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King Kamehameha I Day

National and Public Holidays in Hawaii, USA State Holiday in Hawaii

King Kamehameha I Day is celebrated on the first Monday in August in Hawaii, USA.
Leis are placed on the statue of King Kamehameha Statue. Daniel Ramirez

When is King Kamehameha I Day?

How long until King Kamehameha I Day?
This holiday next takes place in 54 Days.
Dates of
Year Weekday Date
2020 Thursday
2019 Tuesday
2018 Monday
2017 Monday
2016 Saturday
Duration
1 Day
Summary
King Kamehameha ruled from 1790 and united the islands

King Kamehameha I Day is a state holiday in Hawaii on 11 June. If 11 June falls on a weekend, the nearest weekday will observed as a holiday.

It honours Kamehameha the Great, who unified the Kingdom of Hawai’i.

History of King Kamehameha I Day

There is some uncertainty as to when King Kamehameha was born with several years between 1736 and 1761 being proposed. What is known is that he was the son of a high chief of a tribe on Hawaii.

Kamehameha is noted for uniting the Hawaiian Islands in 1810 and becoming Hawaii’s first king. He ruled until his death in 1819.

King Kamehameha I established 'Ke Kānāwai Māmalahoe', or Law of the Splintered Paddle, which assured that every man, woman and child would be able to travel safely and in peace, with the right to 'lie down to sleep by the roadside without fear of harm'. This has become a model for modern human rights for the treatment of civilians during times of war. It comes from an incident when a fisherman hit the King with a paddle during a military expedition. Kamehameha ruled that the fisherman had only been protecting his land and family.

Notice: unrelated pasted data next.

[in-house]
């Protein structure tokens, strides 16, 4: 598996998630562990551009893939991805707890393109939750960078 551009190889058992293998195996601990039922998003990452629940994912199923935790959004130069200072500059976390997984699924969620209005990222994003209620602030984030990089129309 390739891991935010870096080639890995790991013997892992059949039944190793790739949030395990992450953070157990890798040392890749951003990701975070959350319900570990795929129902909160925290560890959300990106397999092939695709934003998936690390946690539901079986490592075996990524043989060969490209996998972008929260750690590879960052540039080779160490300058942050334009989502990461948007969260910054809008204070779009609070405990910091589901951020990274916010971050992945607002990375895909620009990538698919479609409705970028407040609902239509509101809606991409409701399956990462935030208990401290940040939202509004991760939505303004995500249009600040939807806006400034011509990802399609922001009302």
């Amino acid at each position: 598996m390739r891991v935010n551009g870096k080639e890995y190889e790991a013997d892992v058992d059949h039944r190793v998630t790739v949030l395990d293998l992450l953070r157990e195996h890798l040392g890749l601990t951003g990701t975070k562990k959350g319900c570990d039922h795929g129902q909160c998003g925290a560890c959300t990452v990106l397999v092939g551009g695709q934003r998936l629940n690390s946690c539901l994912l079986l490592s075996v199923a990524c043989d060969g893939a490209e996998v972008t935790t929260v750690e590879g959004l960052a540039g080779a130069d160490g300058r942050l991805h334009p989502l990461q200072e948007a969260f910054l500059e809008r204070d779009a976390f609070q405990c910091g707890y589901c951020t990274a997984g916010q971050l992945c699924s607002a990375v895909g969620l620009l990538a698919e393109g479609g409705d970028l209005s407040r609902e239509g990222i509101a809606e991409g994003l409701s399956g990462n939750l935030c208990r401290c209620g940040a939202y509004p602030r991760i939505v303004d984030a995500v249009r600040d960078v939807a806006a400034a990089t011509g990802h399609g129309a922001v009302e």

Kamehameha Day was established in 1872 by King Kamehameha V, the grandchild of Kamehameha, as a national holiday to honor the memory of Kamehameha.

All state and county offices on the Big Island and throughout the state will be closed on 11 June in observance of the holiday on Kamehameha Day.

Since 1901, it has been a tradition to drape leis (Hawaiian floral garlands) from the statues of the King on the islands.

There is also a floral parade that features a young man dressed in a replica of the king's ceremonial cloak and helmet. Other events include Hawaiian music, dance, and traditional arts and crafts.


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